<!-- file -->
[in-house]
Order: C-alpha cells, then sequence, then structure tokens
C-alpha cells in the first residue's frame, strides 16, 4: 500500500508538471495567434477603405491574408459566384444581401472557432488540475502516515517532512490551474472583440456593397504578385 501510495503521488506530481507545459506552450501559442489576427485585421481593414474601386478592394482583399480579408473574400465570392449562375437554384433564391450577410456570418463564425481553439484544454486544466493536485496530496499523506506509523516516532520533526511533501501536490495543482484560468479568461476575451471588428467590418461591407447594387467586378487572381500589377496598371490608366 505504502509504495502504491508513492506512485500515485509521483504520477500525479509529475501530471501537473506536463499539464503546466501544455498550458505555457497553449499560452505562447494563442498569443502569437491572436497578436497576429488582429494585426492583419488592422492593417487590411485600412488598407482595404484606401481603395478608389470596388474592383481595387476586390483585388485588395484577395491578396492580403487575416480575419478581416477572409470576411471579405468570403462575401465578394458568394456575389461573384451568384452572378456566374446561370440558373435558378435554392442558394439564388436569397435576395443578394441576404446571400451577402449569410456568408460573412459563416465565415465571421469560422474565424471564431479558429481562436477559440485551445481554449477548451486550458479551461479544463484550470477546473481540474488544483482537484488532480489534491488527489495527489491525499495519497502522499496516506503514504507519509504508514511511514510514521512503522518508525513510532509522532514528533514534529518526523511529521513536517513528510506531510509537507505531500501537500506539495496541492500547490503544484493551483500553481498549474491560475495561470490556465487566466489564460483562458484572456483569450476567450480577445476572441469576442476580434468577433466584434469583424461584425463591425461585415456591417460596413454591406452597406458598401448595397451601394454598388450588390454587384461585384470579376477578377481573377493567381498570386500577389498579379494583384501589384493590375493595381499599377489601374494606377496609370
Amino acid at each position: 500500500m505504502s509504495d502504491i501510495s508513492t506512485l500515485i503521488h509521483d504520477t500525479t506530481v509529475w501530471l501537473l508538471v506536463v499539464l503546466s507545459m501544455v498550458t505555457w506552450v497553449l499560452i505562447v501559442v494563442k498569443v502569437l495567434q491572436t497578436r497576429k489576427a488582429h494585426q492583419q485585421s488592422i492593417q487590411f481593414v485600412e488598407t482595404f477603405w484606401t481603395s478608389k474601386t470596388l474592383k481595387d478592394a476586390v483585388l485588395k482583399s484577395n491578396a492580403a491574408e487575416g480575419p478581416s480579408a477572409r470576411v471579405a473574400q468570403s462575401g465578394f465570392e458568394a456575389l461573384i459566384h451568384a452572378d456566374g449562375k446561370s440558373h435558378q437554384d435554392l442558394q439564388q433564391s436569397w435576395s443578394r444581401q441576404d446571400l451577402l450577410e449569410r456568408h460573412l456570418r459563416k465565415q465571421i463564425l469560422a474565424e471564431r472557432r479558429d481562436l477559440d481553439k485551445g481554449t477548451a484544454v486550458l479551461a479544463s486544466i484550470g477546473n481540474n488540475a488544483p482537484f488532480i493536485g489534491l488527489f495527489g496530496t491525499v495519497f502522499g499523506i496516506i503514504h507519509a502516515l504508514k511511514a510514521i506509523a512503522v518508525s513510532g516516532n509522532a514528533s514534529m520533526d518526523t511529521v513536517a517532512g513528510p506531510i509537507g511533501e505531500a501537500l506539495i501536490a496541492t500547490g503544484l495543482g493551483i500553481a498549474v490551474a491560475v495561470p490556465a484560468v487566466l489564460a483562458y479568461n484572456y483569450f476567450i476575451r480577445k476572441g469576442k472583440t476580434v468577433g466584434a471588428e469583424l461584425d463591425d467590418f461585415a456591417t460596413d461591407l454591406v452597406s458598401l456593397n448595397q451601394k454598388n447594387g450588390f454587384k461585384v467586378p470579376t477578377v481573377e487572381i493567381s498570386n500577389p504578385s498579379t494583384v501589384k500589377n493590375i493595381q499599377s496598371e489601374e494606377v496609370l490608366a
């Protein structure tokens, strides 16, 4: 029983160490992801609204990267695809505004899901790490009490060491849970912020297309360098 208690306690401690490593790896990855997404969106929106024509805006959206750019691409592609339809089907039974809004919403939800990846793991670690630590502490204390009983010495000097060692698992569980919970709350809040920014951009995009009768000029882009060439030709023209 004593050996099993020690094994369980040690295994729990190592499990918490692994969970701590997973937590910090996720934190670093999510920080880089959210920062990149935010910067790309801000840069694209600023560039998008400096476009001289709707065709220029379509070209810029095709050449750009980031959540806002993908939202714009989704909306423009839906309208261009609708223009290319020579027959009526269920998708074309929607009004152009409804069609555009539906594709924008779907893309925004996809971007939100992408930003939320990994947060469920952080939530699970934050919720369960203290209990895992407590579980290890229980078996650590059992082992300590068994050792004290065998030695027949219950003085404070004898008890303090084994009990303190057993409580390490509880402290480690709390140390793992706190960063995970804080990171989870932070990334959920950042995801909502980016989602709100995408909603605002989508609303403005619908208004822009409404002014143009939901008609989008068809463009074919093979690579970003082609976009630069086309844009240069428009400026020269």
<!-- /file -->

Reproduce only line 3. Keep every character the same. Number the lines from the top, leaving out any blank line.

C-alpha cells in the first residue's frame, strides 16, 4: 500500500508538471495567434477603405491574408459566384444581401472557432488540475502516515517532512490551474472583440456593397504578385 501510495503521488506530481507545459506552450501559442489576427485585421481593414474601386478592394482583399480579408473574400465570392449562375437554384433564391450577410456570418463564425481553439484544454486544466493536485496530496499523506506509523516516532520533526511533501501536490495543482484560468479568461476575451471588428467590418461591407447594387467586378487572381500589377496598371490608366 505504502509504495502504491508513492506512485500515485509521483504520477500525479509529475501530471501537473506536463499539464503546466501544455498550458505555457497553449499560452505562447494563442498569443502569437491572436497578436497576429488582429494585426492583419488592422492593417487590411485600412488598407482595404484606401481603395478608389470596388474592383481595387476586390483585388485588395484577395491578396492580403487575416480575419478581416477572409470576411471579405468570403462575401465578394458568394456575389461573384451568384452572378456566374446561370440558373435558378435554392442558394439564388436569397435576395443578394441576404446571400451577402449569410456568408460573412459563416465565415465571421469560422474565424471564431479558429481562436477559440485551445481554449477548451486550458479551461479544463484550470477546473481540474488544483482537484488532480489534491488527489495527489491525499495519497502522499496516506503514504507519509504508514511511514510514521512503522518508525513510532509522532514528533514534529518526523511529521513536517513528510506531510509537507505531500501537500506539495496541492500547490503544484493551483500553481498549474491560475495561470490556465487566466489564460483562458484572456483569450476567450480577445476572441469576442476580434468577433466584434469583424461584425463591425461585415456591417460596413454591406452597406458598401448595397451601394454598388450588390454587384461585384470579376477578377481573377493567381498570386500577389498579379494583384501589384493590375493595381499599377489601374494606377496609370